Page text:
The first time we went to Great Wolf Lodge, we passed a dad in the lobby greeting a Domino's delivery driver. Genius. Depending on the length of your stay, a good plan is to eat at least two of your main meals each day at one of the onsite restaurants and then supplement with snacks or outside food.

Make a Costco trip for a case of water, protein bars, fruit, etc. The rooms have mini-fridges and microwaves, so consider something easy like bagels and cream cheese or bread and pre-sliced cheese to make quick sandwiches when everyone is starving. When you check in at the Great Wolf Lodge, you will see families in the elevator with what looks like crates and crates of food. These are the parents that have been there before. Learn from them.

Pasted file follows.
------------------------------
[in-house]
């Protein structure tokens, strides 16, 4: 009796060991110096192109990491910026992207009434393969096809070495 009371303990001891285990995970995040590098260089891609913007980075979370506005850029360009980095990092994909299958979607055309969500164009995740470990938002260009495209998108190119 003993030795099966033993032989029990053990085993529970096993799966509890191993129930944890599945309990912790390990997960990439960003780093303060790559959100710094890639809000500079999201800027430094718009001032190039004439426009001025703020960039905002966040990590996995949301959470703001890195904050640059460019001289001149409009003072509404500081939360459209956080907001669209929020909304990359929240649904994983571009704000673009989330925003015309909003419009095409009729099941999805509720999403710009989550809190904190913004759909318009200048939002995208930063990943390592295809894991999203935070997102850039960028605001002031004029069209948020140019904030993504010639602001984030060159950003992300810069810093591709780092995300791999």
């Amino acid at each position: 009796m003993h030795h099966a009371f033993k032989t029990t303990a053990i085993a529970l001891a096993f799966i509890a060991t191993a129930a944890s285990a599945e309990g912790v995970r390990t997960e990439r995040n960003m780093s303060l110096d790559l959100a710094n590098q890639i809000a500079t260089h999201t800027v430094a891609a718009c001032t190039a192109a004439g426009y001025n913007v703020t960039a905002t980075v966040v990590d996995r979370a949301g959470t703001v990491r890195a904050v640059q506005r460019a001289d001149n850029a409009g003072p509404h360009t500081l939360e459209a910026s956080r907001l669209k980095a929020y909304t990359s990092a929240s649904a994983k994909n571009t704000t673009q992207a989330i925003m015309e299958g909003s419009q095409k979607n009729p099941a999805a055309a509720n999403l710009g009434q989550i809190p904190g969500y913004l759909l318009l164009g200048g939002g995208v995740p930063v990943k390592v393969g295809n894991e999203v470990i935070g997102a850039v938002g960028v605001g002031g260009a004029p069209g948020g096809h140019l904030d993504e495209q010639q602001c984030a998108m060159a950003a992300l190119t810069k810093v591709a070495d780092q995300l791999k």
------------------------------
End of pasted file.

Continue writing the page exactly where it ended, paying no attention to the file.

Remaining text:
A word of caution to coffee drinkers: Other than the in-room coffee makers, Dunkin Donuts is the only coffee shop at Great Wolf Lodge. Dunkin has decent coffee, but I'm a very particular coffee drinker. If you are addicted to a Starbucks frappe or just like a certain roast, it's probably worth your time to scope what coffee shops are nearby.

MagiQuest: It's Going To Be OK

Come Sunday, you will start to recognize what I like to call the MagiQuest Shuffle: glazed-eyed parents following, zombie-like, behind their children as they zig-zag across the lobby, gleefully aiming wands at every object within a two-foot radius. Hear me now: It's OK not to finish the Quest.

Apart from the waterpark, MagiQuest is one of the coolest things about the Great Wolf Lodge. It's an interactive game that takes place throughout the property. You purchase a customizable wand at the MagiQuest storefront (onsite), where you can also nab some medieval-inspired garb like cloaks, fairy wings, and swords. The great news is, once you pay for the wand, you can use it again every time you visit—you pay a reactivation fee to start your quest and/or pick up where you left off.